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. Last Updated: 07/27/2016

Tolstoy's Two Table-Thump

Leo Tolstoy disliked the theater and thought William Shakespeare a hack. That did not stop the man with the oversized talent, ego and lust for both life and truth from writing plays.

From the 1860s to his death in 1910, Tolstoy wrote over a dozen dramas, comedies and sketches, of which four are performed most often. Two, both written in 1900, have recently been revived - "The Living Corpse" at the Hermitage Theater and "The Light Shines in the Darkness" at the Chekhov Moscow Art Theater.

In "The Light Shines," director Vyacheslav Dolgachyov went the traditional route. Here, a big cast in a big play about big social issues performs on Eduard Kochergin's spacious set. The set's hints at a visual metaphor - the jagged, broken walls and collapsible ceiling suggest a disintegrating home - do not overpower the basic realism of the environment.

The show unfolds slowly, despite its whirlwind of events and characters, and, as in anything Tolstoy wrote after "Anna Karenina," we get an earful of furrowed-brow philosophy.

Tolstoy composed "Light" when he, like his hero Nikolai Saryntsov, was contemplating giving away his possessions and escaping from his home. This lends the work urgency, even if the text remains contrived.

I'm not a fan of preaching in playhouses, which fairly sums up my response to "Light," although the performance did have a few moments of genuine illumination. These involved Diana Korzun's fine performance as a young woman who opposes her father's rejection of privilege, and a late scene led by Natalya Yegorova.

Yegorova's Marya, the suffering wife of the harried Saryntsov (Boris Shcherbakov), breaks away from a ball to beg her husband not to abandon her and their family, even after she has coerced him into signing over his wealth to her rather than to charity as he wished. It is an excruciating scene that Yegorova played subtly, bringing depth and understanding to a woman who until then had often appeared bitchy and small.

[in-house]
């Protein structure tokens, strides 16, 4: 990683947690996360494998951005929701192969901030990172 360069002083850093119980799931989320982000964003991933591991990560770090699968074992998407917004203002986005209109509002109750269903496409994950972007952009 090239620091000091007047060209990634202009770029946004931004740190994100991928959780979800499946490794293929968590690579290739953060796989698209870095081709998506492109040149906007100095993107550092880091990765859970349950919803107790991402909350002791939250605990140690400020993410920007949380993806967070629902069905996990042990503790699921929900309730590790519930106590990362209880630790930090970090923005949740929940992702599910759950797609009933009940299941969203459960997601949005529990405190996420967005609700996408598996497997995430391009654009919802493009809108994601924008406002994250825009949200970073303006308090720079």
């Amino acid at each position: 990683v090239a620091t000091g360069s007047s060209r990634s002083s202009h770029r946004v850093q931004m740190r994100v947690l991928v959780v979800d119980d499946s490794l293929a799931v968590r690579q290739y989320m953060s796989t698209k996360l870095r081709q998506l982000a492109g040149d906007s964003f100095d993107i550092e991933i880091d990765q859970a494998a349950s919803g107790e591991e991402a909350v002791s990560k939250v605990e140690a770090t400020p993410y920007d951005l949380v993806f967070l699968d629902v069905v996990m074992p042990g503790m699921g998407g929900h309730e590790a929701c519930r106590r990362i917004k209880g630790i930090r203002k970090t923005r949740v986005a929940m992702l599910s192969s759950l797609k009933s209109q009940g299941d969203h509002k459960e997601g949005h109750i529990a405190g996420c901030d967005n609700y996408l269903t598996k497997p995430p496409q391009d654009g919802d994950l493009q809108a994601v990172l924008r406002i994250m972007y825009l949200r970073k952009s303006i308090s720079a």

But, in order to enjoy these isolated moments, one must sit through over three hours of 33 characters bursting repeatedly, as if they were flammable liquids on a burner, into heated discussions about poverty, wealth, status, social and familial duty, religion and more. Dolgachyov wisely avoided choosing sides in the battles, but Tolstoy's play features too much table-thumping for me.

At the Hermitage, Mikhail Levitin attempted to delve into Tolstoy's "The Living Corpse" - a tale about a man who tries to leave his wife and finds that neither the church nor the law will let him - and emerge with a modern interpretation. He has succeeded only to a limited degree: in part, I suspect, because Tolstoy's drama cannot entirely be brought up to date and, in part, because Levitin has apparently lost touch with his own aesthetic.

Lately, Levitin has drifted away from the quirky eccentricities and focused humor that characterized his best shows of the '90s and developed a less effective, more amorphous style. In "The Living Corpse," Levitin contrasts elements of the extreme grotesque with a touching lyricism, although he never quite pulls them together.

What works best in "The Living Corpse" is the lyrical side represented by Yury Belyayev as Fyodor Protasov - the "living corpse" who wants to live according to his own conscience, not by society's rules - and Irina Bogdanova as Masha, the "free" Gypsy girl with whom he briefly runs away. Providing them effective support in occasional dance scenes are actors from Gennady Abramov's Class of Expressive Plastic Body Movement.

The culmination of Tolstoy's play occurs during the court scene, when it becomes public knowledge that Protasov faked his own death in order to break with his wife and let her marry the man he believes she loves. Levitin brings out the judges early in the scene and keeps them on stage - intrusively, they take notes and watch the story unfold, thus putting on trial not only Protasov, but all those around him.

Tolstoy, however, is a wordy, stubborn playwright. Where a few strokes would do to paint a character, he pours on color in buckets. And Levitin often follows his lead, drawing harsh, over-the-top performances from numerous members of the cast. This makes for a show that is often drawn-out and heavy-handed.

David Borovsky's nondescript set makes sparing use of basic theatrical props - double doors at one side, two floor rugs hanging freely at the center and numerous chairs set against a windowless, semi-circular rear wall.

"The Living Corpse" is more ambitious than "The Light Shines in the Darkness," although both shows betray Tolstoy's basic disdain for the theater. It seems to me that theater is best when suggesting and evoking, rather than declaring, as is Tolstoy's wont.

"The Light Shines in the Darkness" (I Svet vo Tme Svetit) plays Nov. 25 at 7 p.m. at the Chekhov Art Theater at 3 Kamergersky Pereulok. Metro Okhotny Ryad. Tel. 229-8760. Running time: 3 hours, 10 minutes.

"The Living Corpse" (Zhivoi Trup) plays Nov. 20 and 24 at 7 p.m. at the Hermitage Theater at 3 Karetny Ryad. Metro Pushkinskaya. Tel. 209-2076. Running time: 3 hours, 10 minutes.